atans1

Bowie: Pioneer on internet and in finance

In Financial competency, Internet on 14/01/2016 at 4:22 am

David Bowie was also groundbreaking in his use of technology, not least his internet service, BowieNet, which launched in September 1998.

In a time before Instagram, YouTube, Twitter or even MySpace, most artists provided little if any online material to their followers.

But Bowie’s platform not only offered a wide variety of exclusive content, but also several ways to interact with the singer himself.

“In my view, BowieNet had to be the most groundbreaking reachout to fans that I have ever seen any artist ever do,” Craig Carrington, one of its users, says.

“He just had the attitude that if he was going to do it, he was going to do it right.”

BowieNet also operated as a full internet service provider (ISP) in the US and UK, competing with AOL, Claranet and others.

http://www.bbc.com/news/technology-35279234

And NYT’s dealbook trports

HOW DAVID BOWIE INSPIRED CHANGES ON WALL STREETDavid Bowie was known for his ability to reinvent himself, but he also inspired a pocket of Wall Street that tries to create money from weird things like billboard rental income and film libraries, Liz Moyer writes in DealBook.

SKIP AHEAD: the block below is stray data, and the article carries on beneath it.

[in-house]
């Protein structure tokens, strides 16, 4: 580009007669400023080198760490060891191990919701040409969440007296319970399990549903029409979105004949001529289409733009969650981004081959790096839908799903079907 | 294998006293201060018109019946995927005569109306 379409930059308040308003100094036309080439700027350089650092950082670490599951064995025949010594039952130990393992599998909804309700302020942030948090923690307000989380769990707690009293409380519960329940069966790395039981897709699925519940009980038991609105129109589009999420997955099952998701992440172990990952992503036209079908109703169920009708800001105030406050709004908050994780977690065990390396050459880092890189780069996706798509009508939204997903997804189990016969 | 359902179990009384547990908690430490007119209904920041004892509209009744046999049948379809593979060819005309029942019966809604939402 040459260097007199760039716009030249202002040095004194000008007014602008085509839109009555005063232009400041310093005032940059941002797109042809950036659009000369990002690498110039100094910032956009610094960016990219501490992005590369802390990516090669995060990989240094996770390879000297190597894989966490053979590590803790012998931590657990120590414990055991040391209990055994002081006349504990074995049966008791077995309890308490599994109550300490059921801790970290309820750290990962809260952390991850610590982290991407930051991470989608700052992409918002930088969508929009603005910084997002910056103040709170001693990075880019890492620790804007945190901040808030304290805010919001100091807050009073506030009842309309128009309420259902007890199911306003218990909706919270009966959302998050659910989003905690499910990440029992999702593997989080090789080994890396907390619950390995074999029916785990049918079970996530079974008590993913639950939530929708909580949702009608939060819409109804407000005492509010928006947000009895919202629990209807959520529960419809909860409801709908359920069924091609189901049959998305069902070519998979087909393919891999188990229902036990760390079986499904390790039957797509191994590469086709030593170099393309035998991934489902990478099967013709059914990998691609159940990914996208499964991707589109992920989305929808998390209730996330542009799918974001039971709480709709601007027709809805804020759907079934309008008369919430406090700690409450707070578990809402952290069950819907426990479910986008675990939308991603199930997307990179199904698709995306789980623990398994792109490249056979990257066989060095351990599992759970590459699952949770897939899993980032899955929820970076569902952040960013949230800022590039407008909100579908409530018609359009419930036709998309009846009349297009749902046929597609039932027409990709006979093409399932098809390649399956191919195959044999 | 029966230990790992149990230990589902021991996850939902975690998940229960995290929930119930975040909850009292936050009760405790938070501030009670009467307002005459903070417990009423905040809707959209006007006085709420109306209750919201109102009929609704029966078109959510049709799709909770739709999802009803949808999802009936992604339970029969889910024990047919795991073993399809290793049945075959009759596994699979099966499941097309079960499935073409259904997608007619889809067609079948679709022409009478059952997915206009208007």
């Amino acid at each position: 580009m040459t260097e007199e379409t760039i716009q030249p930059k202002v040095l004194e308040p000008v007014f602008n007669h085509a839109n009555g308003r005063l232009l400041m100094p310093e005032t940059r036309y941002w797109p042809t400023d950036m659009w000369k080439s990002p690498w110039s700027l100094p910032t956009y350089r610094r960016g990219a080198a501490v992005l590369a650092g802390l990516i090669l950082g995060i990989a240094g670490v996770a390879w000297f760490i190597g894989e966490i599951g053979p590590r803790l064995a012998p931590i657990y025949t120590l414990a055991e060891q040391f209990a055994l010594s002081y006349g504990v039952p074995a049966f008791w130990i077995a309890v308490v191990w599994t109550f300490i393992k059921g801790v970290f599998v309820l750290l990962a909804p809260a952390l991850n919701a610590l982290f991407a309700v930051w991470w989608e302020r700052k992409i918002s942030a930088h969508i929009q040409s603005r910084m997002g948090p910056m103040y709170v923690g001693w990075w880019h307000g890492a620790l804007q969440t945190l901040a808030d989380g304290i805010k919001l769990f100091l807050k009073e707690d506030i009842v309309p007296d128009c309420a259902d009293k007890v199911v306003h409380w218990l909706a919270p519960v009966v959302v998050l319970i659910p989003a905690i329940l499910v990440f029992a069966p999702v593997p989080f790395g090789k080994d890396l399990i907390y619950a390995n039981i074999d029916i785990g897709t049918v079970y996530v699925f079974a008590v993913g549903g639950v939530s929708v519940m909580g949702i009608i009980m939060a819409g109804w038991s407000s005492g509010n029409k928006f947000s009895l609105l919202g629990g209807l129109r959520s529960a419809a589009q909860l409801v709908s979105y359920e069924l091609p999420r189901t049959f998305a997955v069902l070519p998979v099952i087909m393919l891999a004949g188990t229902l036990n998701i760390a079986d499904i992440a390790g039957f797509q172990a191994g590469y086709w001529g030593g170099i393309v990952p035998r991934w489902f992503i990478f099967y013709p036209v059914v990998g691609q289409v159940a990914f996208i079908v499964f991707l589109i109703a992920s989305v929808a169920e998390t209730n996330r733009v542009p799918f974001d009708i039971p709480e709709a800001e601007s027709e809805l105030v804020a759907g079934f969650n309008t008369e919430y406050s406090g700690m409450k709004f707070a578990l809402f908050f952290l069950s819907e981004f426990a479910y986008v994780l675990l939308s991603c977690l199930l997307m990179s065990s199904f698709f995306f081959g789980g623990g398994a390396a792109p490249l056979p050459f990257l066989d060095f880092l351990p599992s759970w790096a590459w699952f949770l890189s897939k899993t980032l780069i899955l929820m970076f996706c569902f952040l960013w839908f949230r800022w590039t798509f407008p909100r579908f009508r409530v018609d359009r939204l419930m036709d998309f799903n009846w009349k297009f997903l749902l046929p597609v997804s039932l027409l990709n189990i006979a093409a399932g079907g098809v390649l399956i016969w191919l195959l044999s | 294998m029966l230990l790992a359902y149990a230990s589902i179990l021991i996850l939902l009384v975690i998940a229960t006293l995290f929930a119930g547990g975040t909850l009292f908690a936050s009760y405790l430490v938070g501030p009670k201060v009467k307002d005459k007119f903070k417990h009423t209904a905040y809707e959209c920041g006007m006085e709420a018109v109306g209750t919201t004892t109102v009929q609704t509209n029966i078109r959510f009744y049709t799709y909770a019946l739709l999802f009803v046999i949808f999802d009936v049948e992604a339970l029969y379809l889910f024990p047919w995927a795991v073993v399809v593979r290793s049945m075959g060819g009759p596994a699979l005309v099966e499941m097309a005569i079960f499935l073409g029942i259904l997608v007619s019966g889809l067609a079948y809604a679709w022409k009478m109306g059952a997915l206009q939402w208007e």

In 1997, Mr. Bowie bundled up nearly 300 of his existing recordings and copyrights into a $55 million security that paid the buyer, Prudential Insurance Company of America, an annual rate of 7.9 percent over 10 years. It was backed by income from royalties, record sales and the licensing of songs.

The Bowie bonds were among the first in a wave of esoteric asset-backed securities deals based on intellectual property. The buyers in these deals tend to be specialized hedge funds or big institutions. Individual investors never got their hands on a Bowie bond because Prudential never sold any of its stake.

It was a good deal for Mr. Bowie at the time. He received upfront cash without having to give up ownership of his songs.

Originally rated A3 by Moody’s Investors Service, the bonds were later downgraded to just above junk status as Internet file-sharing cut into income from album sales.

But others followed in his steps with similar deals. James Brown and Rod Stewart made deals and DreamWorks SKG entered a $1 billion deal involving its film catalog.

Deals backed by unusual assets now make up about a tenth of the asset-backed security market, appealing to investors who want higher yields and are willing to take on more risk.

Leave a Reply

Fill in your details below or click an icon to log in:

WordPress.com Logo

You are commenting using your WordPress.com account. Log Out /  Change )

Google photo

You are commenting using your Google account. Log Out /  Change )

Twitter picture

You are commenting using your Twitter account. Log Out /  Change )

Facebook photo

You are commenting using your Facebook account. Log Out /  Change )

Connecting to %s

This site uses Akismet to reduce spam. Learn how your comment data is processed.

%d bloggers like this: